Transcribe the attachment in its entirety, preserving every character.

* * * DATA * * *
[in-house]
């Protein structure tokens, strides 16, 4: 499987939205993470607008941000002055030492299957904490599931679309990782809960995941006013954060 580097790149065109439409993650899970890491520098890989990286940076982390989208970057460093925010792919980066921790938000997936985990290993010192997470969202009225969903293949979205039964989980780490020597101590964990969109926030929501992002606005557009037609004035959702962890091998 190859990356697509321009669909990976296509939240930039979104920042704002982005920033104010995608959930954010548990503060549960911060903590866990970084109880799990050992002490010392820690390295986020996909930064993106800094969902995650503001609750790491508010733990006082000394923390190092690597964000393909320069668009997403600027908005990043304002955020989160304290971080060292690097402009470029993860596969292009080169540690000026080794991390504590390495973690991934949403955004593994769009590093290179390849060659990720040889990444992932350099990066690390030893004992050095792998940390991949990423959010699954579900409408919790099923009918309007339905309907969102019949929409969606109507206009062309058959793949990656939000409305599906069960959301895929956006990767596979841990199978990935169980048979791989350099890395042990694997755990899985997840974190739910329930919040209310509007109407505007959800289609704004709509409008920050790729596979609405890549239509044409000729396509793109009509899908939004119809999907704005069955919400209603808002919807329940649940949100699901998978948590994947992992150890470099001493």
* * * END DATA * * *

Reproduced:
[in-house]
């Protein structure tokens, strides 16, 4: 499987939205993470607008941000002055030492299957904490599931679309990782809960995941006013954060 580097790149065109439409993650899970890491520098890989990286940076982390989208970057460093925010792919980066921790938000997936985990290993010192997470969202009225969903293949979205039964989980780490020597101590964990969109926030929501992002606005557009037609004035959702962890091998 190859990356697509321009669909990976296509939240930039979104920042704002982005920033104010995608959930954010548990503060549960911060903590866990970084109880799990050992002490010392820690390295986020996909930064993106800094969902995650503001609750790491508010733990006082000394923390190092690597964000393909320069668009997403600027908005990043304002955020989160304290971080060292690097402009470029993860596969292009080169540690000026080794991390504590390495973690991934949403955004593994769009590093290179390849060659990720040889990444992932350099990066690390030893004992050095792998940390991949990423959010699954579900409408919790099923009918309007339905309907969102019949929409969606109507206009062309058959793949990656939000409305599906069960959301895929956006990767596979841990199978990935169980048979791989350099890395042990694997755990899985997840974190739910329930919040209310509007109407505007959800289609704004709509409008920050790729596979609405890549239509044409000729396509793109009509899908939004119809999907704005069955919400209603808002919807329940649940949100699901998978948590994947992992150890470099001493």